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Odiham District

Creative Writing Group 1

Status: Active, full but can join waiting list
Group Contact:
When: Fortnightly on Wednesday afternoons
(Dates by mutual agreement) 2 - 4 pm
Venue: Members Home
Cost: 50p



We bring along a piece of our written work, on an agreed subject, and everybody quietly reads everybody else’s ‘homework’. We then discuss the merits thereof and occasionally offer constructive suggestions in a friendly atmosphere.

This is followed by fun literary exercises – we aim to learn something new each session – and a cup of tea.

The subject for the following meeting is decided upon and a pleasant time is had by all!

It is a very happy group with lively discussions.

If you would like to be put on the waitlist, contact the Group Contact above..

Go back to exploring all of our groups here.




Wildfire

The rumour must have spread like wildfire. I could hear the hiss and crack of the voices in the office as I came down the corridor. Another rumour running wild, I thought, not in the least concerned. They always fizzled out in a day or two, extinguished by lack of information and dying interest. They usually concerned the CEO and his latest secretary, or the most recent financial scandal in the city. Once it had even been little green men from outer space on the roof. It turned out that Dave, the maintenance man, had sprayed some of the pigeons that roosted there. I liked that one, it had imagination. And the pigeons hadn’t seemed to mind.

So I wasn’t prepared for the sudden silence as I turned into the office.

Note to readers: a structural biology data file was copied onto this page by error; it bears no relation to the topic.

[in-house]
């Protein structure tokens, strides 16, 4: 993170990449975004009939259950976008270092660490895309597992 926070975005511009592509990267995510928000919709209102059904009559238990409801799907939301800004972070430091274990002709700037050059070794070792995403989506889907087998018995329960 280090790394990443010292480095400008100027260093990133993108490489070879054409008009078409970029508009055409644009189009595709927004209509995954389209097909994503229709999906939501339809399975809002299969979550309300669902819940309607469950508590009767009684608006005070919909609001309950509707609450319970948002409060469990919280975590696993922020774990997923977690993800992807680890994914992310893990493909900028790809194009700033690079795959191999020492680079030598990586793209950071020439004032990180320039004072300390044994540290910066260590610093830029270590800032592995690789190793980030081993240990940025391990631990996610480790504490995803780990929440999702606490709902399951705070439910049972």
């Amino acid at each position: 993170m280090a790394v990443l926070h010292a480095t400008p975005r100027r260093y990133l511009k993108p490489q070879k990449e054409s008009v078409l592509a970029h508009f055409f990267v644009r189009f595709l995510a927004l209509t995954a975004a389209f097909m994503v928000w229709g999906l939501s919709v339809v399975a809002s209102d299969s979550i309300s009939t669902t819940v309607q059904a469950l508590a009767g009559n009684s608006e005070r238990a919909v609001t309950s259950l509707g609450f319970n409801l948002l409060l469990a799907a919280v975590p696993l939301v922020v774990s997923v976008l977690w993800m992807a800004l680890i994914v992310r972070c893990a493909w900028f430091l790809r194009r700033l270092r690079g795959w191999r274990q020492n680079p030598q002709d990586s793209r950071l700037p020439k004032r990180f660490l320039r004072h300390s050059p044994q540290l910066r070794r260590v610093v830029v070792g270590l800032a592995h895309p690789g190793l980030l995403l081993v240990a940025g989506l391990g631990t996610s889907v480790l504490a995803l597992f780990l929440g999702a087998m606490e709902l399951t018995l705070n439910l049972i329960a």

‘What?’ I said. ‘What now?’ disconcerted by the look on the faces of my co-workers as they turned to look at me. Silence.

‘What?’ I said again, ‘What have I missed?’

Alan stepped forward, the usual spokesman for the office. And the others followed, clustering around me, uncomfortably close. ‘Where have you been?’ he hissed, ‘We’ve been looking all over for you’.

‘There’s a rumour going round - and it concerns you’ - this last from a new and obnoxious office junior, grinning maliciously in my face. Someone shushed him.

How did they know? I thought. How did the news get out? I found my voice.

‘What rumour?’ pushing past them to my desk and turning to face them.

They looked at me.

And a voice from behind said, ‘It’s your birthday. OK, folks go to it’.

And the faces broke into smiles. Alan came forward. ‘Surprise’, he said. ‘Got you good, didn’t we?’

I sat down weakly. And suddenly there was wine and snacks and party poppers going off. So the news wasn’t out. It would be a very different reception when it broke. If it broke. Oh well, I thought, enjoy it while you may, and I drank the wine someone had put in my hand and popped a party popper. It wasn’t even my real birthday.

(Pam Forey)




Snowdrops

After endless snow showers,

In short daylight hours,

On banks and in woodlands,

Are tiny white flowers.

Their down-hanging bells,

With scalloped green edges,

And their long, spiky leaves,

Making sprawls under hedges

And along the path edges,

Bringing freshness and hope.

(Patricia Saunders)